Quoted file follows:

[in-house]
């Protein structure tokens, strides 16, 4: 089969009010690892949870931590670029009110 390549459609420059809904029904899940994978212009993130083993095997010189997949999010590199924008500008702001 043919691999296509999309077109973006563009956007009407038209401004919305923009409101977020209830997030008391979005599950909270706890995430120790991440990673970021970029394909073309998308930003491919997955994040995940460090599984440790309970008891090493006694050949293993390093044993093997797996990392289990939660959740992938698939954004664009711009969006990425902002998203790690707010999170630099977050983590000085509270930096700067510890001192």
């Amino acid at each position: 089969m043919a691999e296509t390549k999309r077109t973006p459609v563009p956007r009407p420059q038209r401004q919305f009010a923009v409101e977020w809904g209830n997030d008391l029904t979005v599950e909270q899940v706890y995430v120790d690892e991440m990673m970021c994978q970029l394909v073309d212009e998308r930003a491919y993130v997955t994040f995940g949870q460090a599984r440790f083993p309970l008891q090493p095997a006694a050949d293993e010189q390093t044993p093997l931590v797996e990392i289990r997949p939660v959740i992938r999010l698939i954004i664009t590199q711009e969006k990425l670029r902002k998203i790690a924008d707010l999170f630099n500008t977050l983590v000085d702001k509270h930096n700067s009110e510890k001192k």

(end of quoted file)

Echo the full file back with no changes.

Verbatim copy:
[in-house]
């Protein structure tokens, strides 16, 4: 089969009010690892949870931590670029009110 390549459609420059809904029904899940994978212009993130083993095997010189997949999010590199924008500008702001 043919691999296509999309077109973006563009956007009407038209401004919305923009409101977020209830997030008391979005599950909270706890995430120790991440990673970021970029394909073309998308930003491919997955994040995940460090599984440790309970008891090493006694050949293993390093044993093997797996990392289990939660959740992938698939954004664009711009969006990425902002998203790690707010999170630099977050983590000085509270930096700067510890001192």
């Amino acid at each position: 089969m043919a691999e296509t390549k999309r077109t973006p459609v563009p956007r009407p420059q038209r401004q919305f009010a923009v409101e977020w809904g209830n997030d008391l029904t979005v599950e909270q899940v706890y995430v120790d690892e991440m990673m970021c994978q970029l394909v073309d212009e998308r930003a491919y993130v997955t994040f995940g949870q460090a599984r440790f083993p309970l008891q090493p095997a006694a050949d293993e010189q390093t044993p093997l931590v797996e990392i289990r997949p939660v959740i992938r999010l698939i954004i664009t590199q711009e969006k990425l670029r902002k998203i790690a924008d707010l999170f630099n500008t977050l983590v000085d702001k509270h930096n700067s009110e510890k001192k």